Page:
There is no published research to support the theory that acute liver dysfunction induces acute changes in cardiac muscle function. On the contrary, acute heart failure emerges in settings of marked systemic hypotension which is associated with acute cardiopulmonary collapse.[32] Despite the obscurity of profound hypotension, severe hypoxemia could be the culprit behind ischemic hepatitis.[33] Centrilobular necrosis of zone 3 hepatocytes characterizes ischemic liver injury. Histological evidence of inflammation indicative of viral hepatitis is absent.[34] Reduced hepatic blood flow is associated with increased oxygen consumption, but when tissue hypoxia is persistent and end-organ perfusion is inappropriate or when acute shock evolves, reduced hepatic flow exhausts the protecting mechanism against hypoxic liver damage. Liver injury supervenes, which is associated with a sharp elevation of serum AST, alanine aminotransferase (ALT), lactic dehydrogenase (LDH), and prothrombin time prolongation. These changes peak within 1 to 3 days and revert subsequently. The unique dual liver blood supply may be restored back to normal within 5 to 10 days following cardiogenic ischemic hepatitis.[35] Ischemic liver injuries can be differentiated from other forms of acute hepatitis by a marked increase in LDH levels, associated with ALT/LDH ratio of less than 1.5.[36]

Assuming that impaired cardiac function, which is secondary to liver affection after cardiac surgery, does not hold true position unlike in sepsis model where sepsis-induced cardiomyopathy produces impairment of left and right ventricular functions without being selective to one chamber.[37] However, any cause of right ventricular dysfunction can be associated with severe hepatic congestion; patients with hepatic congestion are usually asymptomatic and congestion may be indicated only by abnormal LFTs during routine laboratory analysis. The primary pathophysiology involved in hepatic dysfunction is either passive congestion from increased filling pressures or low-cardiac output and the consequences of impaired perfusion.[37] Interestingly, in the Raman study, the peak postoperative ALT levels correlated significantly with pulmonary artery occlusion and central venous pressures, and negatively with cardiac index.[11] The factors that raise a propensity for liver injury after cardiac surgery include the amount of blood transfused, number of valves replaced, existing chronic hepatic congestion, hypothermia, low-blood supply, hemolysis, sepsis, and renal failure.[2] The LFTs could be affected also by the duration of the ACC and use of an intra-aortic balloon pump (IABP).[31] The possibility of statin-induced acute elevation of LFTs after cardiac surgery is remote.[38] Finally, the transient elevation of LFTs following a coronary artery bypass grafting could be attributed to the decreased hepatic flow, hypoxia, or pump-induced inflammation.[39]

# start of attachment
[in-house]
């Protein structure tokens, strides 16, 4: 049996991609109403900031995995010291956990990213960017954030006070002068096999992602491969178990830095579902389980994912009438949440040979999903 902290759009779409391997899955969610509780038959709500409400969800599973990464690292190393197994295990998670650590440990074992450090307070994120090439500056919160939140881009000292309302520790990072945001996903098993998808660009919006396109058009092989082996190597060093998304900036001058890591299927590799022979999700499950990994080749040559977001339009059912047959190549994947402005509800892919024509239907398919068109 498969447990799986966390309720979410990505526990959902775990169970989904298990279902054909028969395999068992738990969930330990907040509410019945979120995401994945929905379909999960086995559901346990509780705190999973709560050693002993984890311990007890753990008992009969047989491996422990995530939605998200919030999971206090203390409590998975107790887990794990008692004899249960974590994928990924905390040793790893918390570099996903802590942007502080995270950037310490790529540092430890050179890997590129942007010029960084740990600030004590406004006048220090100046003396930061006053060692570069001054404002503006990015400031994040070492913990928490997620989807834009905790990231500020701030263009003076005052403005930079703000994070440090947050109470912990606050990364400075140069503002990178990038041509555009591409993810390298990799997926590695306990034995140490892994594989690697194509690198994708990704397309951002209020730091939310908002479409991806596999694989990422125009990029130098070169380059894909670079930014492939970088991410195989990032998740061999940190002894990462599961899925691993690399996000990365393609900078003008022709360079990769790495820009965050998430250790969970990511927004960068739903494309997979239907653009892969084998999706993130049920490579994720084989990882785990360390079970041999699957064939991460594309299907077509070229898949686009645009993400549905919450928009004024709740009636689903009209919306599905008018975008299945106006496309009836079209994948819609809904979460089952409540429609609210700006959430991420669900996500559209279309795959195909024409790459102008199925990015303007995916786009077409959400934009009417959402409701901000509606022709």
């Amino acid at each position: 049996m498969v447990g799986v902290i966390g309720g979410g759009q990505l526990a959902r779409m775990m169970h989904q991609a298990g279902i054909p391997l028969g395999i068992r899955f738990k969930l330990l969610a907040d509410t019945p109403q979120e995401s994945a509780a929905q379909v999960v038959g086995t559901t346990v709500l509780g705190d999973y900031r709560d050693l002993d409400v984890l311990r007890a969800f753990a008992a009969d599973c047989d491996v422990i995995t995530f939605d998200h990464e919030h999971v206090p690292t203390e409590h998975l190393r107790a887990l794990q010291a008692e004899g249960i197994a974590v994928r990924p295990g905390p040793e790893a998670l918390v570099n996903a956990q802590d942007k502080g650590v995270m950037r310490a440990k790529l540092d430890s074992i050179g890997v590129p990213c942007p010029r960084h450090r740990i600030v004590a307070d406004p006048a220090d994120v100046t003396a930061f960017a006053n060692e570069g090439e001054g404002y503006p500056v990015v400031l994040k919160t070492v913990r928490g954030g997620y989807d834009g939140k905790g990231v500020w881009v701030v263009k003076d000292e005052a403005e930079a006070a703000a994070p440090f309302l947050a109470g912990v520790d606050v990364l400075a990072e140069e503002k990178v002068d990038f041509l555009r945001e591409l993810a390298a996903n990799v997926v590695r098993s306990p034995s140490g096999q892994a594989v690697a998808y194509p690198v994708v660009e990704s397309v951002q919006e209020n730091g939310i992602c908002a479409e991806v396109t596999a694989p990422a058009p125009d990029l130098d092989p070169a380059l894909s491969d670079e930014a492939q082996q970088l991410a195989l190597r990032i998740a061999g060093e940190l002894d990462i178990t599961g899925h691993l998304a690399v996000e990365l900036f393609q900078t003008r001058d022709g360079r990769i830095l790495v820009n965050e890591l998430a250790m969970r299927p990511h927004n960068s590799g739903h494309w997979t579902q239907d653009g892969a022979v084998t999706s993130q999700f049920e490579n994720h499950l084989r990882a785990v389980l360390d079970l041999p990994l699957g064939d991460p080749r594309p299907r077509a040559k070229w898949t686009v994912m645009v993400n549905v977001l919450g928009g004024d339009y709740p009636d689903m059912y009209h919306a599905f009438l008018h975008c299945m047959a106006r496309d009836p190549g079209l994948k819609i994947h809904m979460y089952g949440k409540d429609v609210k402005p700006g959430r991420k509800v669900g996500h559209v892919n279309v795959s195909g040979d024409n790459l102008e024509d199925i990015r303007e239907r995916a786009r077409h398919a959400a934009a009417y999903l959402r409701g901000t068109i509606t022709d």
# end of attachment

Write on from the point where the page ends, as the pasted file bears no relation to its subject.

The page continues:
Introducing transaminases for postoperative cardiac surgeries risk assessments represent an important paradigm in perioperative medicine. Assessments of transaminases provide risk prediction and help to allocate resources in the right direction of patient care. Hepatic dysfunction-induced cardiac dysfunction is known in chronic liver conditions, but its value in acute settings needs better understanding. We concluded that s rise in the transaminases after cardiac surgery would favor the ischemic nature of the condition. We anticipate that ongoing research on risk stratifying and treating patients with high transaminases will further improve outcomes for patients undergoing cardiac surgery.


Authors’ Contributions

ASO initiated the idea, wrote the manuscript, designed the study, and submitted the manuscript; AKT, as chair of the intensive care department, offered critical revision provided general support. All authors read and approved the final manuscript.

Financial Competing Interests

I did not receive reimbursements, fees, funding, or salary from an organization in the past 5 years which may in any way gain or lose financially from the publication of this manuscript. However, Hamad medical corporation is going to fund the article processing charges.

I do not hold any stocks or shares in an organization which may in any way gain or lose financially from the publication of this manuscript either now or in the future.

I do not hold and I am not currently applying for any patents relating to the content of the manuscript. I did not receive reimbursements, fees, funding, or salary from an organization that holds or has applied for patents relating to the content of the manuscript.

I do not have any other financial competing interests.

There are no other nonfinancial competing interests (political, personal, religious, ideological, academic, intellectual, commercial, or any other) to declare in relation to this manuscript.

Conflicts of Interest

None declared.


This project would not have been possible without the unlimited help and support of many individuals and our organization. The authors would like to thank all members of the cardiothoracic surgery department, Heart Hospital, of Hamad Medical Corporation, Qatar, for providing all the required data related to this work. The authors would also like to extend their gratitude to the medical research department of Hamad Medical Corporation for their continuous support throughout the course of this project.

Address for correspondence

Amr S. Omar, MD, PhD, MBA
Department of Cardiothoracic Surgery/Cardiac Anesthesia and ICU Section, Heart Hospital
Hamad Medical Corporation, Doha, PO, 3050

Publication History

Publication Date:
10 September 2020 (online)